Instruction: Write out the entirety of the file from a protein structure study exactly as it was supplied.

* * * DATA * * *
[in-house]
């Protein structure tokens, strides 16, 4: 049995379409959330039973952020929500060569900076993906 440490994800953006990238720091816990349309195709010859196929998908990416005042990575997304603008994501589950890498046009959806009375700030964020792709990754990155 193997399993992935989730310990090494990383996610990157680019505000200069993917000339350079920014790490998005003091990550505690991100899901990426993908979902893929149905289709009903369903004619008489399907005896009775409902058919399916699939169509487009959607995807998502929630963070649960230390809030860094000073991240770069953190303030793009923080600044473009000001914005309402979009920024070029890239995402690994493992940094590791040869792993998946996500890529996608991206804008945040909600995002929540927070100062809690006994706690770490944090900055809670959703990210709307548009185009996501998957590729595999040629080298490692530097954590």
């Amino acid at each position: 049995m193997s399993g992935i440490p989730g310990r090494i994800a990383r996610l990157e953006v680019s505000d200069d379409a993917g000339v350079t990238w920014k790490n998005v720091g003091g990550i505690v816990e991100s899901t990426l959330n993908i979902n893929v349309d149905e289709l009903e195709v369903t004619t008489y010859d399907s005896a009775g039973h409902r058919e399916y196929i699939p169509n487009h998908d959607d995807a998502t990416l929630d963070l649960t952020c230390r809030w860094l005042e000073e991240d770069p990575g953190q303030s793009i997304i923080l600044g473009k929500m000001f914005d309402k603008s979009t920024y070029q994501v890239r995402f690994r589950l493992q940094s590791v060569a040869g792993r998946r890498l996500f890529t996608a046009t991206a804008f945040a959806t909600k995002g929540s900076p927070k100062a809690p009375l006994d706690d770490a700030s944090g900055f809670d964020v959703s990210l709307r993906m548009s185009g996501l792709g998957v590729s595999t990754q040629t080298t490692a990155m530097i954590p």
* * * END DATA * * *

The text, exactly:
[in-house]
């Protein structure tokens, strides 16, 4: 049995379409959330039973952020929500060569900076993906 440490994800953006990238720091816990349309195709010859196929998908990416005042990575997304603008994501589950890498046009959806009375700030964020792709990754990155 193997399993992935989730310990090494990383996610990157680019505000200069993917000339350079920014790490998005003091990550505690991100899901990426993908979902893929149905289709009903369903004619008489399907005896009775409902058919399916699939169509487009959607995807998502929630963070649960230390809030860094000073991240770069953190303030793009923080600044473009000001914005309402979009920024070029890239995402690994493992940094590791040869792993998946996500890529996608991206804008945040909600995002929540927070100062809690006994706690770490944090900055809670959703990210709307548009185009996501998957590729595999040629080298490692530097954590």
């Amino acid at each position: 049995m193997s399993g992935i440490p989730g310990r090494i994800a990383r996610l990157e953006v680019s505000d200069d379409a993917g000339v350079t990238w920014k790490n998005v720091g003091g990550i505690v816990e991100s899901t990426l959330n993908i979902n893929v349309d149905e289709l009903e195709v369903t004619t008489y010859d399907s005896a009775g039973h409902r058919e399916y196929i699939p169509n487009h998908d959607d995807a998502t990416l929630d963070l649960t952020c230390r809030w860094l005042e000073e991240d770069p990575g953190q303030s793009i997304i923080l600044g473009k929500m000001f914005d309402k603008s979009t920024y070029q994501v890239r995402f690994r589950l493992q940094s590791v060569a040869g792993r998946r890498l996500f890529t996608a046009t991206a804008f945040a959806t909600k995002g929540s900076p927070k100062a809690p009375l006994d706690d770490a700030s944090g900055f809670d964020v959703s990210l709307r993906m548009s185009g996501l792709g998957v590729s595999t990754q040629t080298t490692a990155m530097i954590p």